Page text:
The country’s largest mobile operator has 1,951,000 customers compared to 1,967,000 a year ago. It has also marginally increased its mobile customer base by 1,000 from the previous quarter. Five years ago, Vodafone Ireland had 2.24 million mobile customers here, compared to 1.95 million today. But heavy competition at the budget end of the mobile market saw competitors such as Tesco Mobile eat heavily into its prepaid base. However, Vodafone has added 20,000 contract mobile customers as punters opt for high-end devices such as iPhones and Samsung S8 handsets.
The operator’s service revenue declined by 2.5pc year-on-year and by 1.2pc from the previous quarter. However, when mobile termination rates are excluded from considerations, it grew 1.1pc. Areas of service revenue growth were attributed by Vodafone to fixed customer growth. The company now has 264,000 fixed broadband customers, up 6.9pc over the previous year. Broadband subscription figures are likely to grow again due to Vodafone’s part in rolling out fibre-to-the-home broadband in large regional towns. Vodafone is a 50pc stakeholder in Siro, a joint venture with the ESB. The joint venture currently has over 80,000 homes and businesses passed for fibre broadband with a target of 500,000 in coming years.
Executives from Vodafone and Siro say the venture expects a more than 20pc take-up rate in rolled out areas within 12 months of connection. The company declined to release its Irish average revenue per unit (Arpu) figures. However, in six of the eight European markets for which it made disclosures, Arpu fell.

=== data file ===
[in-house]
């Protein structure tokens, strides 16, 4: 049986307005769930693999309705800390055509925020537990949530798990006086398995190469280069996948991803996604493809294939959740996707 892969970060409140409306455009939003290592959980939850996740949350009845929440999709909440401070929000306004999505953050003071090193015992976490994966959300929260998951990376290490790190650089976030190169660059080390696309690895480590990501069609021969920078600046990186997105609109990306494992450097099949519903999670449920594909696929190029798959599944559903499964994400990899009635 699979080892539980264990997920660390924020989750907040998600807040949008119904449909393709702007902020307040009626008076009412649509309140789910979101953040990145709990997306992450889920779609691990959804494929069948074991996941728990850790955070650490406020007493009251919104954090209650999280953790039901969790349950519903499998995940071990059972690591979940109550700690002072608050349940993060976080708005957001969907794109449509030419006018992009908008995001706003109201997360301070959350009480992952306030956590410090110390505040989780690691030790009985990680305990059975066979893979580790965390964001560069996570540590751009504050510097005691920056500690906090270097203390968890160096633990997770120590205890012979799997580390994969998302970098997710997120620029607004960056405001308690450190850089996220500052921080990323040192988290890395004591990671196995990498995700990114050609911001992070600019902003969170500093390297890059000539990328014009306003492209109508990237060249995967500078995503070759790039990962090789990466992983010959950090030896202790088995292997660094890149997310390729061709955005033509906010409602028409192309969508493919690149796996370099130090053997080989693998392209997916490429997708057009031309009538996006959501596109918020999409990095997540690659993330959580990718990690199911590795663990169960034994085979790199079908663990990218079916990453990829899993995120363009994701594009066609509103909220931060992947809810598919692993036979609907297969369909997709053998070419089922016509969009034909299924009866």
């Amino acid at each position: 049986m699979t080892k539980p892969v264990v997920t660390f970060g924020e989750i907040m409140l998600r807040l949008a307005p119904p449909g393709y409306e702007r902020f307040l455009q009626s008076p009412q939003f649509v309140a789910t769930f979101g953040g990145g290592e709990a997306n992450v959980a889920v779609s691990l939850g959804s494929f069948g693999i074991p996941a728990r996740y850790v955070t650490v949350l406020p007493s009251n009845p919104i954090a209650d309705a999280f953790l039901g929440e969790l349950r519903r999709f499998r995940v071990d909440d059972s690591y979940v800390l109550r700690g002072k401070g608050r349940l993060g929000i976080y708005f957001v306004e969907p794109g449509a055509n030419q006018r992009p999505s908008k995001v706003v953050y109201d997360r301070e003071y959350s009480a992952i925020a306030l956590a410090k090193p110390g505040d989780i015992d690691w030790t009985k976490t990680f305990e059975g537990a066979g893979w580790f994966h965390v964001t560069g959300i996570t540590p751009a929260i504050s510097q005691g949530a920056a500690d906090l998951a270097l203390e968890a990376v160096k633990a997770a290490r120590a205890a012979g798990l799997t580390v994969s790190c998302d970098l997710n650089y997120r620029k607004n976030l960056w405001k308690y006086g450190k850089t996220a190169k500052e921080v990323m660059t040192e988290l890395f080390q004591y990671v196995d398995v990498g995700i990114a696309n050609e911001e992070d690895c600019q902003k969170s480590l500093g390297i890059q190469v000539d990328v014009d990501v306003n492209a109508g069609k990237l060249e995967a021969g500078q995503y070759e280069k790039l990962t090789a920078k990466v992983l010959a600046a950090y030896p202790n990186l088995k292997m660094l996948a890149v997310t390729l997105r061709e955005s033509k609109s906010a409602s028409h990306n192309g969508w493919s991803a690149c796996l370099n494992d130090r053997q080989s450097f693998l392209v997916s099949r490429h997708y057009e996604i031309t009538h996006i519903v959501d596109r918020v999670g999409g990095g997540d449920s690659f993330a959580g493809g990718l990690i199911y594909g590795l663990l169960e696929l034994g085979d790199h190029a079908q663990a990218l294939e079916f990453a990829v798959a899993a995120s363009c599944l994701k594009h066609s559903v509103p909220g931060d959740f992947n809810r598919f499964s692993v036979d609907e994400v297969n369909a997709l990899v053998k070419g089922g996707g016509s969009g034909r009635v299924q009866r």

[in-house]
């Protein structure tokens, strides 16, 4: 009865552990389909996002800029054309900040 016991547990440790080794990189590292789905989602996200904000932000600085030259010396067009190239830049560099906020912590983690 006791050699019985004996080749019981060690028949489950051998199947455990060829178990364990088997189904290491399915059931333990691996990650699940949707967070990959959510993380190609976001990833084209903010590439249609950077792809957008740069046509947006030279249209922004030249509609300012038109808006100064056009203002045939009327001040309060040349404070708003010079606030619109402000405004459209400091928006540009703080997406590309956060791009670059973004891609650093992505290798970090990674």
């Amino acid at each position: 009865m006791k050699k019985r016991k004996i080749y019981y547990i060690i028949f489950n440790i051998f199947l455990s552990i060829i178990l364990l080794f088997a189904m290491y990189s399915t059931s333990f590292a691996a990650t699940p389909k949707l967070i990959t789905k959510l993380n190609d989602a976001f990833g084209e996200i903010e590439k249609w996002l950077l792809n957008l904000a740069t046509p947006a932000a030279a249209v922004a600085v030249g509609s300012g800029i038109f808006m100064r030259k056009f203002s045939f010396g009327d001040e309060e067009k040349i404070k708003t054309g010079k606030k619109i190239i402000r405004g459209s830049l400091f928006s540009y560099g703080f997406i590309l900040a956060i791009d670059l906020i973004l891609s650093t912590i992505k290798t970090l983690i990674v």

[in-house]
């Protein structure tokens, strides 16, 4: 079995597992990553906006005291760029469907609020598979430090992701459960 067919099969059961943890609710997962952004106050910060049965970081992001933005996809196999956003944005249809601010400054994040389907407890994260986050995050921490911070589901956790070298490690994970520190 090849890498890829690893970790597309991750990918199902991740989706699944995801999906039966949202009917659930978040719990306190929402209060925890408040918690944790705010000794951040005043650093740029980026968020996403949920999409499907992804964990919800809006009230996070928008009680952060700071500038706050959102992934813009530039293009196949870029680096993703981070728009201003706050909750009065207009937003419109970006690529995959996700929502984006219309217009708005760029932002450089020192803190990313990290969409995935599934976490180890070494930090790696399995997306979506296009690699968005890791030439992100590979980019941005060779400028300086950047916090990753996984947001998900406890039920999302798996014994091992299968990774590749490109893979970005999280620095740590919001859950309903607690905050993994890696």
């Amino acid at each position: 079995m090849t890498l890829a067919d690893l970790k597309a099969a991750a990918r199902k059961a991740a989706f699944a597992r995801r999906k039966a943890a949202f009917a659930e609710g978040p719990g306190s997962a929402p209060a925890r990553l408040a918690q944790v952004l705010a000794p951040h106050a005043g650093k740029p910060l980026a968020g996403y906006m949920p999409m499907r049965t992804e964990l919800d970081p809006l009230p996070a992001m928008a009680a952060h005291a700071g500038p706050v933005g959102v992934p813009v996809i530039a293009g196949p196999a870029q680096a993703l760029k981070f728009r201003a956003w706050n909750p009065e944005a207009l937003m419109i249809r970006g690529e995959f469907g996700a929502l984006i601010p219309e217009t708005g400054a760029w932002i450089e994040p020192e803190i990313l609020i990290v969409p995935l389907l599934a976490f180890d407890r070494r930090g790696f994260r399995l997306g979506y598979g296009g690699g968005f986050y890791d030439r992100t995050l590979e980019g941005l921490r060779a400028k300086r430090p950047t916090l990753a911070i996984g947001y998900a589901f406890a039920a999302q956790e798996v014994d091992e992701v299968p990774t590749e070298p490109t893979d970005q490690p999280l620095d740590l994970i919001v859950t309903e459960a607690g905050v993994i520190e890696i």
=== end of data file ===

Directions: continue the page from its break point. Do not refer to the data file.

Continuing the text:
Official figures from Ireland’s telecoms regulator show that Arpu in Ireland is falling on average across all operators.
“We continue to grow the business, expanding customer numbers across both fixed and mobile,” said Anne O’Leary, chief executive of Vodafone Ireland. “We also continue to roll out our Gigabit Hub Initiative with further location announcements coming.”
Simon Hoare MP is backing a new bill that should benefit rural areas including his North Dorset constituency. He praised the Telecommunications Infrastructure Bill in the House of Commons. During the debate he said small shire districts that areaways seeking to be more efficient would benefit greatly from the bill.
He said: “It will be absolutely crucial for the farmer in my constituency who is trying to buy or sell stock and make their submission to the Rural Payments Agency to have fast, reliable broadband of a speed and regularity of service.”
He said it was also important for delivery services in rural areas that are not particularly well served by rural public transport.
Mr Hoare also highlighted the advantages for tourism with promotion of hotel and pub rooms, visitor attractions and interactive tourist information centres in areas where local authorities have reduced support and services.
He pointed out the benefits made possible in education and the advantages of receiving faster films and sports coverage.
Mr Hoare suggested to fellow MPs that they “remind ourselves of the most enormous strides made in broadband provision for all our constituents and constituencies, urban and rural.”